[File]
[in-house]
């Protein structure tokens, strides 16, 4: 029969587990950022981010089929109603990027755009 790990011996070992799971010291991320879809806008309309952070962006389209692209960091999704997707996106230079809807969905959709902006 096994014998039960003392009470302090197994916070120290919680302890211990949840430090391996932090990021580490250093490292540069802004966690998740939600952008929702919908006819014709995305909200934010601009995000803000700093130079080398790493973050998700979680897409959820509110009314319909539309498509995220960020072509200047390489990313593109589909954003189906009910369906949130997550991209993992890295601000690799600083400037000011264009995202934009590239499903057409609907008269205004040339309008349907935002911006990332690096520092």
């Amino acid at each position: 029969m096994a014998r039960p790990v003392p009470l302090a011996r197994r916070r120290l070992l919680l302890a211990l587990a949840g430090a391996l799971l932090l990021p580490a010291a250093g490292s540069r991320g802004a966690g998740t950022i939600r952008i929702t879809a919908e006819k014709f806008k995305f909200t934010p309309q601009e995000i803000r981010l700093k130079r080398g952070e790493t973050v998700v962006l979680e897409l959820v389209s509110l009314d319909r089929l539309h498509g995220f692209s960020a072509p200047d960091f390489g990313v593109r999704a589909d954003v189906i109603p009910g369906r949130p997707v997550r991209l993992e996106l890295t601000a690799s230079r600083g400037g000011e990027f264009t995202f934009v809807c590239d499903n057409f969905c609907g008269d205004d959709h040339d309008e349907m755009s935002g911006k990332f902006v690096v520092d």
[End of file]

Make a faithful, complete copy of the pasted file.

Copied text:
[in-house]
């Protein structure tokens, strides 16, 4: 029969587990950022981010089929109603990027755009 790990011996070992799971010291991320879809806008309309952070962006389209692209960091999704997707996106230079809807969905959709902006 096994014998039960003392009470302090197994916070120290919680302890211990949840430090391996932090990021580490250093490292540069802004966690998740939600952008929702919908006819014709995305909200934010601009995000803000700093130079080398790493973050998700979680897409959820509110009314319909539309498509995220960020072509200047390489990313593109589909954003189906009910369906949130997550991209993992890295601000690799600083400037000011264009995202934009590239499903057409609907008269205004040339309008349907935002911006990332690096520092």
């Amino acid at each position: 029969m096994a014998r039960p790990v003392p009470l302090a011996r197994r916070r120290l070992l919680l302890a211990l587990a949840g430090a391996l799971l932090l990021p580490a010291a250093g490292s540069r991320g802004a966690g998740t950022i939600r952008i929702t879809a919908e006819k014709f806008k995305f909200t934010p309309q601009e995000i803000r981010l700093k130079r080398g952070e790493t973050v998700v962006l979680e897409l959820v389209s509110l009314d319909r089929l539309h498509g995220f692209s960020a072509p200047d960091f390489g990313v593109r999704a589909d954003v189906i109603p009910g369906r949130p997707v997550r991209l993992e996106l890295t601000a690799s230079r600083g400037g000011e990027f264009t995202f934009v809807c590239d499903n057409f969905c609907g008269d205004d959709h040339d309008e349907m755009s935002g911006k990332f902006v690096v520092d």